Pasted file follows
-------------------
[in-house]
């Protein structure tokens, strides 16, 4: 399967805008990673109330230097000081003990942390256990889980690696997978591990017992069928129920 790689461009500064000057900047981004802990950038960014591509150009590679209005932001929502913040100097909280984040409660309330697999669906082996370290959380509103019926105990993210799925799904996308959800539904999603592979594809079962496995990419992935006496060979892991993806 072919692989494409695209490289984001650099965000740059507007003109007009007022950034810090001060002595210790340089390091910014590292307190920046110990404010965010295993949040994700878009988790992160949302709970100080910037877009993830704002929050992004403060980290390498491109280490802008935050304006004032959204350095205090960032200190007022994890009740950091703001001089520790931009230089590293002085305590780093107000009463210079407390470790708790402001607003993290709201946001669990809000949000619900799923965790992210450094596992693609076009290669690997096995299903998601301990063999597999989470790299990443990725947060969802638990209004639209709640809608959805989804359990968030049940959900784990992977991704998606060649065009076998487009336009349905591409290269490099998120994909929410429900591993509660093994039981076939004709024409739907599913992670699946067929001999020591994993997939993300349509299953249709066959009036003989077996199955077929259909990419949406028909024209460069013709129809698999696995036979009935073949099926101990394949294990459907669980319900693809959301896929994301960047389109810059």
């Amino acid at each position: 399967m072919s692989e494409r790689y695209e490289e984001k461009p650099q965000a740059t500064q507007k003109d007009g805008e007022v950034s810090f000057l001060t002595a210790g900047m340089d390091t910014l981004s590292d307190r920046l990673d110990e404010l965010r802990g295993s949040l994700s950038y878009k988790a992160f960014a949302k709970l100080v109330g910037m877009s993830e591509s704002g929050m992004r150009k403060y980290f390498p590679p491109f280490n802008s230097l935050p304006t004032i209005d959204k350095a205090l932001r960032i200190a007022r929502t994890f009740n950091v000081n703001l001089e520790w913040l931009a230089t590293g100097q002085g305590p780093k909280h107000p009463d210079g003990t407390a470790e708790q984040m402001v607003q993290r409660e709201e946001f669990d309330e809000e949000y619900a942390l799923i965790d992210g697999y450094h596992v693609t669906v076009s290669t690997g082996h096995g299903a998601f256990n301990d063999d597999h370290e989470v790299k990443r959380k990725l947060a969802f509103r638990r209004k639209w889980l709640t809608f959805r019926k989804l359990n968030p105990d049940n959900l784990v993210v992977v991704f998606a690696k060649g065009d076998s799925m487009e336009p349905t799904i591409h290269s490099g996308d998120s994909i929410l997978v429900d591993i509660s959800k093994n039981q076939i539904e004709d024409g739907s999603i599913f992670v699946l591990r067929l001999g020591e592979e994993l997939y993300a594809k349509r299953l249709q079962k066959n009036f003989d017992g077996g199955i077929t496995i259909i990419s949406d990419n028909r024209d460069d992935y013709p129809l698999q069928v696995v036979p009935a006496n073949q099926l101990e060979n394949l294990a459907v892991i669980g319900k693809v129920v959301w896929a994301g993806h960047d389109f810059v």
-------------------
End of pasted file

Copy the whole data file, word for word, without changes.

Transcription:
[in-house]
């Protein structure tokens, strides 16, 4: 399967805008990673109330230097000081003990942390256990889980690696997978591990017992069928129920 790689461009500064000057900047981004802990950038960014591509150009590679209005932001929502913040100097909280984040409660309330697999669906082996370290959380509103019926105990993210799925799904996308959800539904999603592979594809079962496995990419992935006496060979892991993806 072919692989494409695209490289984001650099965000740059507007003109007009007022950034810090001060002595210790340089390091910014590292307190920046110990404010965010295993949040994700878009988790992160949302709970100080910037877009993830704002929050992004403060980290390498491109280490802008935050304006004032959204350095205090960032200190007022994890009740950091703001001089520790931009230089590293002085305590780093107000009463210079407390470790708790402001607003993290709201946001669990809000949000619900799923965790992210450094596992693609076009290669690997096995299903998601301990063999597999989470790299990443990725947060969802638990209004639209709640809608959805989804359990968030049940959900784990992977991704998606060649065009076998487009336009349905591409290269490099998120994909929410429900591993509660093994039981076939004709024409739907599913992670699946067929001999020591994993997939993300349509299953249709066959009036003989077996199955077929259909990419949406028909024209460069013709129809698999696995036979009935073949099926101990394949294990459907669980319900693809959301896929994301960047389109810059």
């Amino acid at each position: 399967m072919s692989e494409r790689y695209e490289e984001k461009p650099q965000a740059t500064q507007k003109d007009g805008e007022v950034s810090f000057l001060t002595a210790g900047m340089d390091t910014l981004s590292d307190r920046l990673d110990e404010l965010r802990g295993s949040l994700s950038y878009k988790a992160f960014a949302k709970l100080v109330g910037m877009s993830e591509s704002g929050m992004r150009k403060y980290f390498p590679p491109f280490n802008s230097l935050p304006t004032i209005d959204k350095a205090l932001r960032i200190a007022r929502t994890f009740n950091v000081n703001l001089e520790w913040l931009a230089t590293g100097q002085g305590p780093k909280h107000p009463d210079g003990t407390a470790e708790q984040m402001v607003q993290r409660e709201e946001f669990d309330e809000e949000y619900a942390l799923i965790d992210g697999y450094h596992v693609t669906v076009s290669t690997g082996h096995g299903a998601f256990n301990d063999d597999h370290e989470v790299k990443r959380k990725l947060a969802f509103r638990r209004k639209w889980l709640t809608f959805r019926k989804l359990n968030p105990d049940n959900l784990v993210v992977v991704f998606a690696k060649g065009d076998s799925m487009e336009p349905t799904i591409h290269s490099g996308d998120s994909i929410l997978v429900d591993i509660s959800k093994n039981q076939i539904e004709d024409g739907s999603i599913f992670v699946l591990r067929l001999g020591e592979e994993l997939y993300a594809k349509r299953l249709q079962k066959n009036f003989d017992g077996g199955i077929t496995i259909i990419s949406d990419n028909r024209d460069d992935y013709p129809l698999q069928v696995v036979p009935a006496n073949q099926l101990e060979n394949l294990a459907v892991i669980g319900k693809v129920v959301w896929a994301g993806h960047d389109f810059v």